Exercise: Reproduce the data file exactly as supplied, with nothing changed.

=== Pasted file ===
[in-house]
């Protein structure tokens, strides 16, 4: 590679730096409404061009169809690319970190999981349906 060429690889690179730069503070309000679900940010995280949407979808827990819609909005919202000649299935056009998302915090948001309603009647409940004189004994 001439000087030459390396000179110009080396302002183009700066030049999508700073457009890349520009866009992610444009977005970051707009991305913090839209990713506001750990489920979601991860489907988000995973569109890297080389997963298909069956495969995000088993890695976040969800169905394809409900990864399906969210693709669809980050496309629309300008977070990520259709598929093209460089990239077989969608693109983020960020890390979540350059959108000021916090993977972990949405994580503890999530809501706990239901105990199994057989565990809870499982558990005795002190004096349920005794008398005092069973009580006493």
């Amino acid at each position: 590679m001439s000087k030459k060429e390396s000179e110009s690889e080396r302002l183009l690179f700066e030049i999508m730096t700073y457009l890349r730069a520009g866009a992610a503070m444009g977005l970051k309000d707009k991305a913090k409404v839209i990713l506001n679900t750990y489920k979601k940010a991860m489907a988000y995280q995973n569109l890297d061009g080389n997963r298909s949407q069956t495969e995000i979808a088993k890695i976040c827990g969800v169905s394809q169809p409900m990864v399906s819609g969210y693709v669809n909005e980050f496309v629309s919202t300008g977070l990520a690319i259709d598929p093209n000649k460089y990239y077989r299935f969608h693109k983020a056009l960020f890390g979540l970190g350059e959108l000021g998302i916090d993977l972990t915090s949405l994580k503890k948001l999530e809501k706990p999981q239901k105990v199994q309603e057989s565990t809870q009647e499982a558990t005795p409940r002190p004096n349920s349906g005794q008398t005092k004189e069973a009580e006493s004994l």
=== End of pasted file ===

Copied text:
[in-house]
């Protein structure tokens, strides 16, 4: 590679730096409404061009169809690319970190999981349906 060429690889690179730069503070309000679900940010995280949407979808827990819609909005919202000649299935056009998302915090948001309603009647409940004189004994 001439000087030459390396000179110009080396302002183009700066030049999508700073457009890349520009866009992610444009977005970051707009991305913090839209990713506001750990489920979601991860489907988000995973569109890297080389997963298909069956495969995000088993890695976040969800169905394809409900990864399906969210693709669809980050496309629309300008977070990520259709598929093209460089990239077989969608693109983020960020890390979540350059959108000021916090993977972990949405994580503890999530809501706990239901105990199994057989565990809870499982558990005795002190004096349920005794008398005092069973009580006493």
């Amino acid at each position: 590679m001439s000087k030459k060429e390396s000179e110009s690889e080396r302002l183009l690179f700066e030049i999508m730096t700073y457009l890349r730069a520009g866009a992610a503070m444009g977005l970051k309000d707009k991305a913090k409404v839209i990713l506001n679900t750990y489920k979601k940010a991860m489907a988000y995280q995973n569109l890297d061009g080389n997963r298909s949407q069956t495969e995000i979808a088993k890695i976040c827990g969800v169905s394809q169809p409900m990864v399906s819609g969210y693709v669809n909005e980050f496309v629309s919202t300008g977070l990520a690319i259709d598929p093209n000649k460089y990239y077989r299935f969608h693109k983020a056009l960020f890390g979540l970190g350059e959108l000021g998302i916090d993977l972990t915090s949405l994580k503890k948001l999530e809501k706990p999981q239901k105990v199994q309603e057989s565990t809870q009647e499982a558990t005795p409940r002190p004096n349920s349906g005794q008398t005092k004189e069973a009580e006493s004994l």